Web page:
Presumably it was when William Capel's mum passed away that he decided to knock down the ancestral home. A few bits of stonework from the older house still survive, but the rebuilding was substantial, and he also had some new cellars added. The Gothic design of the building is very much the style of the classic Cotswold manor house and built from beautiful honey-coloured local ashlar. There are some beautiful decorative details, like this foliate head – which may be a green man but probably more likely a lion or similar beastie.

Among the skilled craftsmen employed to work on the rebuilding of the house was a carpenter and joiner named William Clifton. He was born in Chipping Norton on or around 24th January 1816, and after serving an apprenticeship in Witney, spent the rest of his life in Tetbury, where he married the daughter of another carpenter. In 1843, at the age of 27, he was working at The Grove (Hawkwood) where he was responsible for much of the decorative woodwork around door frames and skirting boards. We know this because he signed and dated many of the fixtures before fitting them in place.

A number of intriguing pieces of wood with pencil scribbles on the back have been coming to light over the last 40 years or so in the course of repairs and alterations. But the extent and detail of it only became clear a couple of years ago, when a burst mains water pipe in the upper part of the house caused a devastating flood in the downstairs sitting room. In the course of clearing up the damage, the skirting boards were taken off and revealed the prevalence of William Clifton's literary endeavours – and his political views.

"Down with Kings and Queens and the Aristocracy and all Tyrants". One of William Clifton's secret messages, written on the back of a chunk of wood which lay hidden within the house for 168 years.

 This piece is signed "Wm Clifton Chipping Norton" (his birthplace, although he lived in Tetbury) and is dated 1843. The two slogans read "Down with Kings and Queens" and "Universal Suffrage for ever".

Like many working class people in the 1840s, William Clifton was a Chartist. Some of his slogans include direct references to the Chartist movement, others refer more generally to its principles. One of them was signed "He who has no voice in the making of Laws by which he is governed is a Slave. William Clifton".  I don't know how he felt about his employer William Capel and whether he had him in mind when he condemned the ruling classes – Capel was a respected man in society, but what kind of person he was and how he treated his staff is much harder to know – but Clifton was performing a powerful act of talismanic magic in hiding such fiery sentiments under the boards of a country squire's house.

And in its way, his magic worked, even if it took its time. The last of the Capel dynasty died in 1932, and the house and its somewhat diminished estate was sold to a bloke called Colonel Murray. Murray was a bit of a military history fanatic, and it was he who rechristened the house Hawkwood – named after his hero, the 14th century mercenary Sir John Hawkwood. A few years later it was sold to Roland and Lily Whincop, who founded an adult education college there based around the principles of Rudolf Steiner.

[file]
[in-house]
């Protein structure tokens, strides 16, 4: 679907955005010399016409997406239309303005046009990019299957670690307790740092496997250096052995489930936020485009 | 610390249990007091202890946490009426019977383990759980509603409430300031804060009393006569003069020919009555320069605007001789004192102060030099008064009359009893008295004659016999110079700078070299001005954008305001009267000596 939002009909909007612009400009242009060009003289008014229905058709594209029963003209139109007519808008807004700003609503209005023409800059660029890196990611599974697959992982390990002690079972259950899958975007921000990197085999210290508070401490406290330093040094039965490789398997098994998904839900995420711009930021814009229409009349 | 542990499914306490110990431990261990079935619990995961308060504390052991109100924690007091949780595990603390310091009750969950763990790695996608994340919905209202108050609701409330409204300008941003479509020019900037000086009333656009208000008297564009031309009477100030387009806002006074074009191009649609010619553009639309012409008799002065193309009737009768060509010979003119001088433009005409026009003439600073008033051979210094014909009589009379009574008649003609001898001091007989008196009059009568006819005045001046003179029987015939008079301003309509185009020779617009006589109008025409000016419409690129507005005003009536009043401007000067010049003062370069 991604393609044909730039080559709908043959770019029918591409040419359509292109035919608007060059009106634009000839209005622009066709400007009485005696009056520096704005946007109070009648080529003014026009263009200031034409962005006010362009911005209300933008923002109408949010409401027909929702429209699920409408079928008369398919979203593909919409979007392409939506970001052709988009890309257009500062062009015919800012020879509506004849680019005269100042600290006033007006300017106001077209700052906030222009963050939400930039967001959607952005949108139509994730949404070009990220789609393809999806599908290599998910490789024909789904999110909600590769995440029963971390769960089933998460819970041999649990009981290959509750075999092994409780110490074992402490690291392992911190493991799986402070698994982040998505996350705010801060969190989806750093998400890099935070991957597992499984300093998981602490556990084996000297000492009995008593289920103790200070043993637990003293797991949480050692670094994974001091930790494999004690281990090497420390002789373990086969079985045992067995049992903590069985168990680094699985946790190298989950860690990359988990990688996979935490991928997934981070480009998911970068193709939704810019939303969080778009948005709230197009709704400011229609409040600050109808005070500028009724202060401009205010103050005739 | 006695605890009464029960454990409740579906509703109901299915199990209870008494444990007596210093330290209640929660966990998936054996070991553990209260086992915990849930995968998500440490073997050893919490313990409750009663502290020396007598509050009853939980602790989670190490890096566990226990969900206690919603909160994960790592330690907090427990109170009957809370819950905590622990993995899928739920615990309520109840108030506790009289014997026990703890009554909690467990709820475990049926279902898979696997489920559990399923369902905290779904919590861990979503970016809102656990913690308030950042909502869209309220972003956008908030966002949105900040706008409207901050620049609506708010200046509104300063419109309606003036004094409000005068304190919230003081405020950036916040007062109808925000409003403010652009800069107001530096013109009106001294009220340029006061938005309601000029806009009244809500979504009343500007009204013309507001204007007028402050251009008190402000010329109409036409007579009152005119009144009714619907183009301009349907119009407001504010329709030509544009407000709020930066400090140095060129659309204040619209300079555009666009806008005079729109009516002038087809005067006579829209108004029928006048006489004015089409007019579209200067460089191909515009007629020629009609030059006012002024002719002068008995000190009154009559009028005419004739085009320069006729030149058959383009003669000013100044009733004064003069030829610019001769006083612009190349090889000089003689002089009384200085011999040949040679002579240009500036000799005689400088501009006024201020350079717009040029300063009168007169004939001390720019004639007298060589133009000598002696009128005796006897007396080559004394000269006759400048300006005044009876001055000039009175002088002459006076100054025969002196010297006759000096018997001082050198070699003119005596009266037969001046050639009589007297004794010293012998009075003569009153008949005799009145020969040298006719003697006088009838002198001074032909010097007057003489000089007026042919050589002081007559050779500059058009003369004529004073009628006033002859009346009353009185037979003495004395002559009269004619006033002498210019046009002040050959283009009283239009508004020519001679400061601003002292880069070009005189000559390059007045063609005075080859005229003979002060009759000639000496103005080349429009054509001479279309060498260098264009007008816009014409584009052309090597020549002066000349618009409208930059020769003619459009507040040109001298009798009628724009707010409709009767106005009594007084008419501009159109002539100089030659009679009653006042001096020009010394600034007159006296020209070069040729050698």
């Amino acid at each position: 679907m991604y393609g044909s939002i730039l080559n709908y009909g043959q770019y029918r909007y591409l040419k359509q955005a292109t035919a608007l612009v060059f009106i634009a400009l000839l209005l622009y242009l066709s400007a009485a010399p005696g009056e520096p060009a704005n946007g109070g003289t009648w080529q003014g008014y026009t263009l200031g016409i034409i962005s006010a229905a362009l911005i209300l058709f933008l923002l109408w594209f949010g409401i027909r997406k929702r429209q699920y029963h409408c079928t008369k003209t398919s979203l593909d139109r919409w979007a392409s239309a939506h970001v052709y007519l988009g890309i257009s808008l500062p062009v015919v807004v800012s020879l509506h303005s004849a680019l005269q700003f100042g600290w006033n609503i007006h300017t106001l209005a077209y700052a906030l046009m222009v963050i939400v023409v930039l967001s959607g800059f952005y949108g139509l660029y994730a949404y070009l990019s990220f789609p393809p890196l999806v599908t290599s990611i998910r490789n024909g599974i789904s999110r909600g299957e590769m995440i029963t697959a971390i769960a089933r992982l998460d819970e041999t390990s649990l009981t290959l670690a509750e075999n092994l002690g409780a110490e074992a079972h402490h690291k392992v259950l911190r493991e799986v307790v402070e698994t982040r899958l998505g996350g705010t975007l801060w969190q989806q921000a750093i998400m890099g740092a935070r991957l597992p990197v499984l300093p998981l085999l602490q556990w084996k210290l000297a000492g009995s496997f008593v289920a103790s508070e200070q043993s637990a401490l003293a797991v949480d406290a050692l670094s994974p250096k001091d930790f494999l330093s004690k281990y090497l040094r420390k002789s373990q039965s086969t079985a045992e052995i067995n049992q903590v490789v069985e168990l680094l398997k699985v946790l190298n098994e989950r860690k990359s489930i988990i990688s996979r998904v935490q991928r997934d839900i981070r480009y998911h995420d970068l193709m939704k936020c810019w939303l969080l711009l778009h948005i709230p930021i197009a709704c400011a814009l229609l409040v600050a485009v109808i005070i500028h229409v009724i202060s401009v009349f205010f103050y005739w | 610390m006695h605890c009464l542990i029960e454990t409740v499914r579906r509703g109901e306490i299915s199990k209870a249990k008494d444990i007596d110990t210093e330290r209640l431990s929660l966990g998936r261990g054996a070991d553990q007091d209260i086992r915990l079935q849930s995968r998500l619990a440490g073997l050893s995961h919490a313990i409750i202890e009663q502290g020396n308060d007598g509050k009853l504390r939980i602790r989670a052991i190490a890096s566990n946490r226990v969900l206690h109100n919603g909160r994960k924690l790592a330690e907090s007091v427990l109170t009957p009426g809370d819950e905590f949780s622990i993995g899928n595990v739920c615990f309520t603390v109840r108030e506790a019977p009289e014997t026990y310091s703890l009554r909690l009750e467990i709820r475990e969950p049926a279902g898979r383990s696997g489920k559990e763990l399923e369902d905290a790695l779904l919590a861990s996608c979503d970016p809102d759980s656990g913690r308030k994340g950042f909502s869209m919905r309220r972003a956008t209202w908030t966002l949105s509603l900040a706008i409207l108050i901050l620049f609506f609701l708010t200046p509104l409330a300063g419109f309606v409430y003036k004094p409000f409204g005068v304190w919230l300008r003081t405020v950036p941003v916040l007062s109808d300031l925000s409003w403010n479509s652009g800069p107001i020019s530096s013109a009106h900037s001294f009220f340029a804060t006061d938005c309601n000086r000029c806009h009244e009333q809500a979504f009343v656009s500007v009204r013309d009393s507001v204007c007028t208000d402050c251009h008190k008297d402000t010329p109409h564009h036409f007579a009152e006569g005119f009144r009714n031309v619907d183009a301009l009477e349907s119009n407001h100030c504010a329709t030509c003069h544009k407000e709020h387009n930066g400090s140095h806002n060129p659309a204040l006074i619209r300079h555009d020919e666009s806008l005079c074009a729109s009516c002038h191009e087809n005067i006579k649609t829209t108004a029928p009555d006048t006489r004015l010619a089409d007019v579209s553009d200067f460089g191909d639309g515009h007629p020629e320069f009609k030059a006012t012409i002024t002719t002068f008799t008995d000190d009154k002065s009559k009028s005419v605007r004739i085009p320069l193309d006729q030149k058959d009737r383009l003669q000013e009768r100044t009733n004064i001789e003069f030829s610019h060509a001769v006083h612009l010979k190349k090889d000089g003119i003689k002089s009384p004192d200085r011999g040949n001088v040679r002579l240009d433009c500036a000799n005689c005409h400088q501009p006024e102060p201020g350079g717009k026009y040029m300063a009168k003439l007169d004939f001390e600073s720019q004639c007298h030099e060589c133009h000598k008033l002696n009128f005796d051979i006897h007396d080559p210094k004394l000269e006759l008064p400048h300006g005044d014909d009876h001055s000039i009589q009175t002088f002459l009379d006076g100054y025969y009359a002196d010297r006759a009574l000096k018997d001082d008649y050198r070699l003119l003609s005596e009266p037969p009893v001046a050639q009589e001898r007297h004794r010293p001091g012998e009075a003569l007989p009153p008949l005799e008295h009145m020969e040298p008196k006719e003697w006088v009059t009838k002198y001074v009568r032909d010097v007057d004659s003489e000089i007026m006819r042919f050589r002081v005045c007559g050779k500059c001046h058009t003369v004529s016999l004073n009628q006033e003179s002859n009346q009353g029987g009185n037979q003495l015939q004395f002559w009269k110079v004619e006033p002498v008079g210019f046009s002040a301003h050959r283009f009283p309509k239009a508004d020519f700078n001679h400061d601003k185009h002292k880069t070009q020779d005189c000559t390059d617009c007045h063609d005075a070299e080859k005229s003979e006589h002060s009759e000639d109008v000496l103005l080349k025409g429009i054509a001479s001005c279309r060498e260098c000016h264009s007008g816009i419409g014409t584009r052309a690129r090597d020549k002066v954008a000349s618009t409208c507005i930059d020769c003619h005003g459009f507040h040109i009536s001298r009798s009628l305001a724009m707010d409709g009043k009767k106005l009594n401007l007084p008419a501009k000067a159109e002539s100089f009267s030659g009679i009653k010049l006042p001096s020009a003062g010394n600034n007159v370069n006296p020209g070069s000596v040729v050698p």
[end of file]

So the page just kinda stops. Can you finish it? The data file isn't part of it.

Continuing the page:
William Clifton didn't live long enough to encounter the work of Steiner; he died in Tetbury in March 1872 at the age of 56. But he would probably have been pleased with what the house has turned into: a socially and environmentally responsible college which anybody can attend for education or spiritual refreshment – with the landed proprietor and the class system of unbalanced social power long gone. He also didn't live to see the introduction of universal suffrage, the cause in which he believed so passionately, although one of the succession of "Reform Acts" in the Victorian era may possibly have granted him a right to vote in 1867 when suffrage was extended to include skilled working class men (prior to that, you had to be an owner of property to have the vote). But universal suffrage didn't find its way into British statute until 1918.

Hawkwood remains an incredibly special place. As well as its education programme it provides a venue for all kinds of creative and spiritual groups, and was the scene of Gareth Knight's legendary ritual workshops during the 1980s. The Gareth Knight Group was founded in its dining room in 1973, and still meets at Hawkwood today. And if you're among those who encounter one of the strange presences that are occasionally seen or heard in the upper rooms and corridors of the house, don't be alarmed, just remember that it's a place where the walls are full of magic.

With special thanks to Dave James, Head of Maintenance at Hawkwood College, who provided much of the historical information and kindly allowed me to photograph his collection of door jambs.